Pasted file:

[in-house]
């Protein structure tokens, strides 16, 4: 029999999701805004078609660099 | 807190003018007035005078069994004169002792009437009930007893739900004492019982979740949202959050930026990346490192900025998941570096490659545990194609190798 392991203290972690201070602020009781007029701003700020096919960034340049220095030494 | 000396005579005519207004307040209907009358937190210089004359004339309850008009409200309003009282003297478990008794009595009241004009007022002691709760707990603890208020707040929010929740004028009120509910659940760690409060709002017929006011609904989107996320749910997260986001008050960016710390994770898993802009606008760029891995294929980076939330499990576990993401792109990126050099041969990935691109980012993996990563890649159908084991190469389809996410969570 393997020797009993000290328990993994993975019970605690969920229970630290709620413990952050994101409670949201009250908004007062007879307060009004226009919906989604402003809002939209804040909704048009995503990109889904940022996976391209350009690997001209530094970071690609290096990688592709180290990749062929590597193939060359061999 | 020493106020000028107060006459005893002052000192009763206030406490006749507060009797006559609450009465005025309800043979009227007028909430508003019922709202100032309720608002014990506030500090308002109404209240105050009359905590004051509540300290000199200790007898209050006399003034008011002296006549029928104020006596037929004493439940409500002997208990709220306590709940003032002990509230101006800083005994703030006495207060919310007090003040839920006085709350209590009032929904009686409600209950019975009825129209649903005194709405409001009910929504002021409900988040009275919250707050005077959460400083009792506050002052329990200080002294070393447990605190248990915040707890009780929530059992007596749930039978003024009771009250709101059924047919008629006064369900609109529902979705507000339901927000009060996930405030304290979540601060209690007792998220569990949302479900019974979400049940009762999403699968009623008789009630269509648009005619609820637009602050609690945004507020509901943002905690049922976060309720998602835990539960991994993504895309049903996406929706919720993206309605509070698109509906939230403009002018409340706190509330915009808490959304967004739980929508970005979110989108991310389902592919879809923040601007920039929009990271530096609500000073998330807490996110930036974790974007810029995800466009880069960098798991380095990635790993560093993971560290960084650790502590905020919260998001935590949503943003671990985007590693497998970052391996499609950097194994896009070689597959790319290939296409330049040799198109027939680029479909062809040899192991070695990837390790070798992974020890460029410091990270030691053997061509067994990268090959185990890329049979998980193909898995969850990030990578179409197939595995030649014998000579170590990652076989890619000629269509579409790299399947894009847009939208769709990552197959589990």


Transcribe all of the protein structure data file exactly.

[in-house]
């Protein structure tokens, strides 16, 4: 029999999701805004078609660099 | 807190003018007035005078069994004169002792009437009930007893739900004492019982979740949202959050930026990346490192900025998941570096490659545990194609190798 392991203290972690201070602020009781007029701003700020096919960034340049220095030494 | 000396005579005519207004307040209907009358937190210089004359004339309850008009409200309003009282003297478990008794009595009241004009007022002691709760707990603890208020707040929010929740004028009120509910659940760690409060709002017929006011609904989107996320749910997260986001008050960016710390994770898993802009606008760029891995294929980076939330499990576990993401792109990126050099041969990935691109980012993996990563890649159908084991190469389809996410969570 393997020797009993000290328990993994993975019970605690969920229970630290709620413990952050994101409670949201009250908004007062007879307060009004226009919906989604402003809002939209804040909704048009995503990109889904940022996976391209350009690997001209530094970071690609290096990688592709180290990749062929590597193939060359061999 | 020493106020000028107060006459005893002052000192009763206030406490006749507060009797006559609450009465005025309800043979009227007028909430508003019922709202100032309720608002014990506030500090308002109404209240105050009359905590004051509540300290000199200790007898209050006399003034008011002296006549029928104020006596037929004493439940409500002997208990709220306590709940003032002990509230101006800083005994703030006495207060919310007090003040839920006085709350209590009032929904009686409600209950019975009825129209649903005194709405409001009910929504002021409900988040009275919250707050005077959460400083009792506050002052329990200080002294070393447990605190248990915040707890009780929530059992007596749930039978003024009771009250709101059924047919008629006064369900609109529902979705507000339901927000009060996930405030304290979540601060209690007792998220569990949302479900019974979400049940009762999403699968009623008789009630269509648009005619609820637009602050609690945004507020509901943002905690049922976060309720998602835990539960991994993504895309049903996406929706919720993206309605509070698109509906939230403009002018409340706190509330915009808490959304967004739980929508970005979110989108991310389902592919879809923040601007920039929009990271530096609500000073998330807490996110930036974790974007810029995800466009880069960098798991380095990635790993560093993971560290960084650790502590905020919260998001935590949503943003671990985007590693497998970052391996499609950097194994896009070689597959790319290939296409330049040799198109027939680029479909062809040899192991070695990837390790070798992974020890460029410091990270030691053997061509067994990268090959185990890329049979998980193909898995969850990030990578179409197939595995030649014998000579170590990652076989890619000629269509579409790299399947894009847009939208769709990552197959589990």